Why Compassion, Why Now?
Christ called each of us to speak up for the poor, the needy and the less fortunate. The Compassion Project will seek to address this radical call for justice. As we approach the Christmas period, we seek to honour and support those struggling with poverty.
Over the next few weeks, we invite you to join us as we share articles, videos and interviews highlighting the issues around poverty in Northern Ireland and what is being done about it.
Our world has never witnessed the levels of social and economic inequality that we observe today.
A recent Oxfam report found that eight of the world’s richest people own more wealth than half of the entire world (3.6 Billion people). In the United Kingdom, the top ten percent of households own forty-five per cent of the nation’s wealth.
However, in the midst of rising levels of poverty and social inequality across our nation, Christ calls his church to live out a different story of compassion, generosity and humility. Jesus came to preach good news to the poor and even said that what we do for the least in society, we actually do for him. The books of Acts reveals a beautiful Christ-centered community of believers were not one among them was in need. How many of our communities today can truly say that we have lived up to this jarring image of generosity? Jesus is always challenging us to remember the poor and treat them as if they were himself.
In these next weeks leading to Christmas, we will further explore Christ’s call to radical compassion and generosity; and how the church in Northern Ireland can respond and is responding to his call. The Christmas Story describes how God came as a child to a poor Jewish family in a forgotten part of Israel. Further outlining that God identifies with the poor because he himself became poor. In the same way, Jesus demonstrated throughout his ministry a real compassion for the poor and needy. He always travelled to the margins of society, reaching people exactly where they were, calling them into the Kingdom of God and challenging the culture of shame that so often enveloped them. In light of this, may we be moved in this advent season to include the poor and needy wherever they may be found in our society.
What is poverty?
The matter of defining poverty has long been a difficult exercise. It is widely accepted that poverty is relative to time and place. In 2013 it was noted that at least 10.7% of the world lives on $1.90 a day. Most European countries agree that sixty percent of the median household income threshold is the poverty line. Therefore, anyone who exists below that line is technically living in poverty. In the United Kingdom, at least 13 million people are living below the poverty line. It could be argued that this rather arbitrary measure of gauging poverty gives us a strong indication of the scale of economic or material poverty, however it fails to outline other issues of relational poverty (including social isolation and loneliness) parity of participation (one’s ability to participate fully in civilian life) and quality of one’s environment (health, well-being and living environment). Increasingly we see the signs of spiritual poverty and time poverty. Our inability to fully quantify or understand the complete scale of poverty can often garner a total apathy towards the issue or a deep sense of hopelessness.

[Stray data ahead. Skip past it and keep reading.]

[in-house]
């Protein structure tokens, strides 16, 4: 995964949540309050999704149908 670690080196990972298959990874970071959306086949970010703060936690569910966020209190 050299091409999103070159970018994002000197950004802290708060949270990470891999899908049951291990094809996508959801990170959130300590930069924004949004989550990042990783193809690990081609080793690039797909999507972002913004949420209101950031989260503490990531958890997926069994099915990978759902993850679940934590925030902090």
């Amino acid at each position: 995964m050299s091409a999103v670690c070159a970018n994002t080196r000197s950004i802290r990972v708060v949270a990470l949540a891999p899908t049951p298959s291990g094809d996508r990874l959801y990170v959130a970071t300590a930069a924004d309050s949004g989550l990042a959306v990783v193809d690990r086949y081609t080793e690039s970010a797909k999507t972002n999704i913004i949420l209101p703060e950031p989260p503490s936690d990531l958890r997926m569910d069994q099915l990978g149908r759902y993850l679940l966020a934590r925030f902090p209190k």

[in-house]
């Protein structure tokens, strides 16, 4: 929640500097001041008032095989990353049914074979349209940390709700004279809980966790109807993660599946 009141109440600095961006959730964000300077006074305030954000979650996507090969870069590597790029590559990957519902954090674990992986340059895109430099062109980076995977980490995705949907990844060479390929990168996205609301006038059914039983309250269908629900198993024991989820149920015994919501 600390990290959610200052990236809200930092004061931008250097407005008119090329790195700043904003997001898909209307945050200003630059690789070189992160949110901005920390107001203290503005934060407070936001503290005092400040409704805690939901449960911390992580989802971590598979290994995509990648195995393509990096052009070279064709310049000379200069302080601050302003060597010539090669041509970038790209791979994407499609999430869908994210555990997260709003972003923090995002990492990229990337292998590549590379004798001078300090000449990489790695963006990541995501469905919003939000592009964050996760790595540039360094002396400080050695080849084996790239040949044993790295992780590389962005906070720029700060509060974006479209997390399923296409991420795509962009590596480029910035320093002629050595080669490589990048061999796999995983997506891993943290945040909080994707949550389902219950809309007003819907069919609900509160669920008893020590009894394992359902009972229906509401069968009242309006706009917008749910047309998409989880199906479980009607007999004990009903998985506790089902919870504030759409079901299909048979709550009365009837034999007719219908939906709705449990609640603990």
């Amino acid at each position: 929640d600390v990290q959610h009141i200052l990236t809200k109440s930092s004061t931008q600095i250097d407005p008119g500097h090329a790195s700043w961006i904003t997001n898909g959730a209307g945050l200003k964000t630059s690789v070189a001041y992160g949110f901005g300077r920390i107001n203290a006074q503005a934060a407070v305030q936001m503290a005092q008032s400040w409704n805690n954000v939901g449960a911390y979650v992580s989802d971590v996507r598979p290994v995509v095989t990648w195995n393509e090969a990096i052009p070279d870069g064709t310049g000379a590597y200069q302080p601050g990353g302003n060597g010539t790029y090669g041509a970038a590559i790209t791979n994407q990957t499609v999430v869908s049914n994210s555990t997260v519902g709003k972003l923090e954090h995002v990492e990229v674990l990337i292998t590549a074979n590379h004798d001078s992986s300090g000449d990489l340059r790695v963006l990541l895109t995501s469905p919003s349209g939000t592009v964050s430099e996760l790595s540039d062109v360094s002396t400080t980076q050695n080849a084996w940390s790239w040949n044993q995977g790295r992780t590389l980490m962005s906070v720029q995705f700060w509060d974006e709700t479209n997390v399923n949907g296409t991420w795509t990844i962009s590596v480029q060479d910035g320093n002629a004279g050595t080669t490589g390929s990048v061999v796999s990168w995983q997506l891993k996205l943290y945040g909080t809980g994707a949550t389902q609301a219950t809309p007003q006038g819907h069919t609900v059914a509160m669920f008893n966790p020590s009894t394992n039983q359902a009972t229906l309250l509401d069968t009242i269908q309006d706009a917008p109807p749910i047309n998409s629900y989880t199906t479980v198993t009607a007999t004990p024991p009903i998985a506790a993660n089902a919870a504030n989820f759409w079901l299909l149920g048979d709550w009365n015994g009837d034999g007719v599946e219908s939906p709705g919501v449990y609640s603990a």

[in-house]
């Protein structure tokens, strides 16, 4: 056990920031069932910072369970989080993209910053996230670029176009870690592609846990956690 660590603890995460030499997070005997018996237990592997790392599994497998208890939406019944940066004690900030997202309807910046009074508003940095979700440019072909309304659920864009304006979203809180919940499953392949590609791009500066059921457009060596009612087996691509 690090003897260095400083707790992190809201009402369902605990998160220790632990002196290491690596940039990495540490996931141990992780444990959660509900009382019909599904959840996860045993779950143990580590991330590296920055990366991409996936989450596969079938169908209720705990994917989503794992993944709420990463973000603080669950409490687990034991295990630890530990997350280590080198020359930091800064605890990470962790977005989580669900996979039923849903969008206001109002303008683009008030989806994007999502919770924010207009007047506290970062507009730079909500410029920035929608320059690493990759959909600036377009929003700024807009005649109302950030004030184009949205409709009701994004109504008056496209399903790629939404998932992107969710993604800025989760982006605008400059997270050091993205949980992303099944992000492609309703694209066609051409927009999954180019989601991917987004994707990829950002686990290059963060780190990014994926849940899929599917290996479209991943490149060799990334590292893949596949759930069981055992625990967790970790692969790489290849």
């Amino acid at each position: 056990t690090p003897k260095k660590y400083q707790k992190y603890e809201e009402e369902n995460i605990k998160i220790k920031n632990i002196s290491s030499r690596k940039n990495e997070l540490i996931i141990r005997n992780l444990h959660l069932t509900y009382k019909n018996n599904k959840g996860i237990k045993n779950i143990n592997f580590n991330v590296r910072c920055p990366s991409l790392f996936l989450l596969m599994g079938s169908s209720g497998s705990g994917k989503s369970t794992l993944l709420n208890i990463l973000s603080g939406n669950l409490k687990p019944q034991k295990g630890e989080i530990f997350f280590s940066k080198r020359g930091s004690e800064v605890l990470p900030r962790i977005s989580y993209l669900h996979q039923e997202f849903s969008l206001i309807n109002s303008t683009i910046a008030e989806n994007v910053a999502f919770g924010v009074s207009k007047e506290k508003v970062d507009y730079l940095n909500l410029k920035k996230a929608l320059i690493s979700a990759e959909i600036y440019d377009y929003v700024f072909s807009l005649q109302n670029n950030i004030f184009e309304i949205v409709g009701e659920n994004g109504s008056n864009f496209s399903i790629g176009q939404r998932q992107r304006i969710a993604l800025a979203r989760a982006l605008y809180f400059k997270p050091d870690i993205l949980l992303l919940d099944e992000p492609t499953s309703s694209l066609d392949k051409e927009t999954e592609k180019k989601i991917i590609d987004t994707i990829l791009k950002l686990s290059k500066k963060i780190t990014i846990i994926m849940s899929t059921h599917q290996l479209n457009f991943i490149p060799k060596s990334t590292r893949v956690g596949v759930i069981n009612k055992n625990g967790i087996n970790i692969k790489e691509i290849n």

Where can it be found?
Poverty is rife in Northern Ireland. Research has shown that Northern Ireland has some of the most socially deprived areas in all of Western Europe. Research by the New Policy Institute published in March 2014 highlighted that between 2007/8 and 2011/2 the average (median) income in Northern Ireland fell by almost 10% compared with 7% for the UK as a whole. Poverty in Northern Ireland manifests in a number of forms. For example, research has shown that at least 25% of children in Northern Ireland grow up in poverty. More specifically, in north Belfast, 36% of children grow up in poverty and this increases to 43% in west Belfast .
The Northern Ireland Statistics and Research Agency conducted further research; noting that five of the top ten most socially deprived wards in Northern Ireland are all in Belfast. Among these wards is the New Lodge area of North Belfast which sits nearly adjacent to the Cavehill ward, one of the most affluent wards in Northern Ireland. Further outlining how close poverty and wealth often sit together geographically.